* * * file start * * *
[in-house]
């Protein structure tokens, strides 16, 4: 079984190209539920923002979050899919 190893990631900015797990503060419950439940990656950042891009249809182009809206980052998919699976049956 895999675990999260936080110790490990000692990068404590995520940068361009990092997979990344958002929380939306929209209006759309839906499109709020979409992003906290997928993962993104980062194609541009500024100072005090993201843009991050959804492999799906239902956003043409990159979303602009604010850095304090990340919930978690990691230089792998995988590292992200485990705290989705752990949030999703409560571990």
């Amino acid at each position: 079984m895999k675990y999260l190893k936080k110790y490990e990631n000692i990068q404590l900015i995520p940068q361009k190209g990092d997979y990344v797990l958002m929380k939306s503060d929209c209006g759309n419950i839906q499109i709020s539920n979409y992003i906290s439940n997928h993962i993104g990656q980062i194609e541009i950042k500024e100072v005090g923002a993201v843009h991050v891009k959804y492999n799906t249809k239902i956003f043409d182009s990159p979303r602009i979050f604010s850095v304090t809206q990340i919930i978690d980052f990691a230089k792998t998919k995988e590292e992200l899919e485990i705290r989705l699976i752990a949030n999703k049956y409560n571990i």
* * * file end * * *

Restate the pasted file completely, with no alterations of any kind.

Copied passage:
[in-house]
């Protein structure tokens, strides 16, 4: 079984190209539920923002979050899919 190893990631900015797990503060419950439940990656950042891009249809182009809206980052998919699976049956 895999675990999260936080110790490990000692990068404590995520940068361009990092997979990344958002929380939306929209209006759309839906499109709020979409992003906290997928993962993104980062194609541009500024100072005090993201843009991050959804492999799906239902956003043409990159979303602009604010850095304090990340919930978690990691230089792998995988590292992200485990705290989705752990949030999703409560571990």
């Amino acid at each position: 079984m895999k675990y999260l190893k936080k110790y490990e990631n000692i990068q404590l900015i995520p940068q361009k190209g990092d997979y990344v797990l958002m929380k939306s503060d929209c209006g759309n419950i839906q499109i709020s539920n979409y992003i906290s439940n997928h993962i993104g990656q980062i194609e541009i950042k500024e100072v005090g923002a993201v843009h991050v891009k959804y492999n799906t249809k239902i956003f043409d182009s990159p979303r602009i979050f604010s850095v304090t809206q990340i919930i978690d980052f990691a230089k792998t998919k995988e590292e992200l899919e485990i705290r989705l699976i752990a949030n999703k049956y409560n571990i």